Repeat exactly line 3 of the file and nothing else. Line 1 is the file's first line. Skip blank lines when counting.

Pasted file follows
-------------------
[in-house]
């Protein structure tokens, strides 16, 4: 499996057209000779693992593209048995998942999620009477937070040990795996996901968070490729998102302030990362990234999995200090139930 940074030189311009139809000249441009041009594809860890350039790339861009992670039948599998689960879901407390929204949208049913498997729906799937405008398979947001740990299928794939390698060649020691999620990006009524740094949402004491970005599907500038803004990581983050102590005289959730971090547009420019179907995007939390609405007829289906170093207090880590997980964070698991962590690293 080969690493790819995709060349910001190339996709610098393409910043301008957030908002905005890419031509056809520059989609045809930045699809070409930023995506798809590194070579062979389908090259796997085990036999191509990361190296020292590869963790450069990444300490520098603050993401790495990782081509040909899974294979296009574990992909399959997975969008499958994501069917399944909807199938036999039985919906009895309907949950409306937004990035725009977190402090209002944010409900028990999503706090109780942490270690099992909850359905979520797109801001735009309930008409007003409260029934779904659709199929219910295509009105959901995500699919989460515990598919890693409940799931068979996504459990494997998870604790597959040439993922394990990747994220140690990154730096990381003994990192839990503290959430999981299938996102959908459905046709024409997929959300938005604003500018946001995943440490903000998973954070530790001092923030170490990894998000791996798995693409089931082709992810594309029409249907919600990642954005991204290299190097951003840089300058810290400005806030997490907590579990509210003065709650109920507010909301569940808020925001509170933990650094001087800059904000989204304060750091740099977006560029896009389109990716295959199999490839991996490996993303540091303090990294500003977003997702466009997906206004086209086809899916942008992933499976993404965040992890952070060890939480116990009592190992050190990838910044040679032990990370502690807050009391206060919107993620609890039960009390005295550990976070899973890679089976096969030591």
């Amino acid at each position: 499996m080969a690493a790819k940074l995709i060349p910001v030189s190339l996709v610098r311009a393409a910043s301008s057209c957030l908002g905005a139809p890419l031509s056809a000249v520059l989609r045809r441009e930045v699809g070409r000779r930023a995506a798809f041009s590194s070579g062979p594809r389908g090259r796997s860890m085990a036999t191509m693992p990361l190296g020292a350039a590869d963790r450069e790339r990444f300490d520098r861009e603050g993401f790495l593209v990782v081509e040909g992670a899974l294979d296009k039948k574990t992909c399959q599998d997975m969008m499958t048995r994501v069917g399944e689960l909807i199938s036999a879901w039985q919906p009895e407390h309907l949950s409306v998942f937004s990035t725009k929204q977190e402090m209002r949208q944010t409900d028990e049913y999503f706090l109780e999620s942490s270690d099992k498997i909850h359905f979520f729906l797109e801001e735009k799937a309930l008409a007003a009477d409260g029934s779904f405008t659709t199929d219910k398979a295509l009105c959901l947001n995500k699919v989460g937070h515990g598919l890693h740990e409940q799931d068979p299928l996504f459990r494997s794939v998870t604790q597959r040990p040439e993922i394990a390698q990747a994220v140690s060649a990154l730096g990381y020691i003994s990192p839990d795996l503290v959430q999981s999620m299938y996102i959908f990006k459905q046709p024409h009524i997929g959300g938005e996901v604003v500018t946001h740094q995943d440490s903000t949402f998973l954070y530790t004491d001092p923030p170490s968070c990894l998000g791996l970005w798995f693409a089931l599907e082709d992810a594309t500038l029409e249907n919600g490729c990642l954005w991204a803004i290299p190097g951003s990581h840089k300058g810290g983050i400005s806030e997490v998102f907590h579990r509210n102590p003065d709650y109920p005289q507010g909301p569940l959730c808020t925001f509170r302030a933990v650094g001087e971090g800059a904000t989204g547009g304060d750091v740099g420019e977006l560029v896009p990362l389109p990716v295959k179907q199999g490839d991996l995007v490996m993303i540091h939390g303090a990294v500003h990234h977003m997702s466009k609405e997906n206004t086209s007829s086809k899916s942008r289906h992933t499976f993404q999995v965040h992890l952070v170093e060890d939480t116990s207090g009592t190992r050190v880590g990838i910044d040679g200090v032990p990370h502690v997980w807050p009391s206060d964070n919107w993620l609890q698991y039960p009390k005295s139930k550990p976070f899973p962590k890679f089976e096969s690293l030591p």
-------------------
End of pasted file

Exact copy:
């Amino acid at each position: 499996m080969a690493a790819k940074l995709i060349p910001v030189s190339l996709v610098r311009a393409a910043s301008s057209c957030l908002g905005a139809p890419l031509s056809a000249v520059l989609r045809r441009e930045v699809g070409r000779r930023a995506a798809f041009s590194s070579g062979p594809r389908g090259r796997s860890m085990a036999t191509m693992p990361l190296g020292a350039a590869d963790r450069e790339r990444f300490d520098r861009e603050g993401f790495l593209v990782v081509e040909g992670a899974l294979d296009k039948k574990t992909c399959q599998d997975m969008m499958t048995r994501v069917g399944e689960l909807i199938s036999a879901w039985q919906p009895e407390h309907l949950s409306v998942f937004s990035t725009k929204q977190e402090m209002r949208q944010t409900d028990e049913y999503f706090l109780e999620s942490s270690d099992k498997i909850h359905f979520f729906l797109e801001e735009k799937a309930l008409a007003a009477d409260g029934s779904f405008t659709t199929d219910k398979a295509l009105c959901l947001n995500k699919v989460g937070h515990g598919l890693h740990e409940q799931d068979p299928l996504f459990r494997s794939v998870t604790q597959r040990p040439e993922i394990a390698q990747a994220v140690s060649a990154l730096g990381y020691i003994s990192p839990d795996l503290v959430q999981s999620m299938y996102i959908f990006k459905q046709p024409h009524i997929g959300g938005e996901v604003v500018t946001h740094q995943d440490s903000t949402f998973l954070y530790t004491d001092p923030p170490s968070c990894l998000g791996l970005w798995f693409a089931l599907e082709d992810a594309t500038l029409e249907n919600g490729c990642l954005w991204a803004i290299p190097g951003s990581h840089k300058g810290g983050i400005s806030e997490v998102f907590h579990r509210n102590p003065d709650y109920p005289q507010g909301p569940l959730c808020t925001f509170r302030a933990v650094g001087e971090g800059a904000t989204g547009g304060d750091v740099g420019e977006l560029v896009p990362l389109p990716v295959k179907q199999g490839d991996l995007v490996m993303i540091h939390g303090a990294v500003h990234h977003m997702s466009k609405e997906n206004t086209s007829s086809k899916s942008r289906h992933t499976f993404q999995v965040h992890l952070v170093e060890d939480t116990s207090g009592t190992r050190v880590g990838i910044d040679g200090v032990p990370h502690v997980w807050p009391s206060d964070n919107w993620l609890q698991y039960p009390k005295s139930k550990p976070f899973p962590k890679f089976e096969s690293l030591p």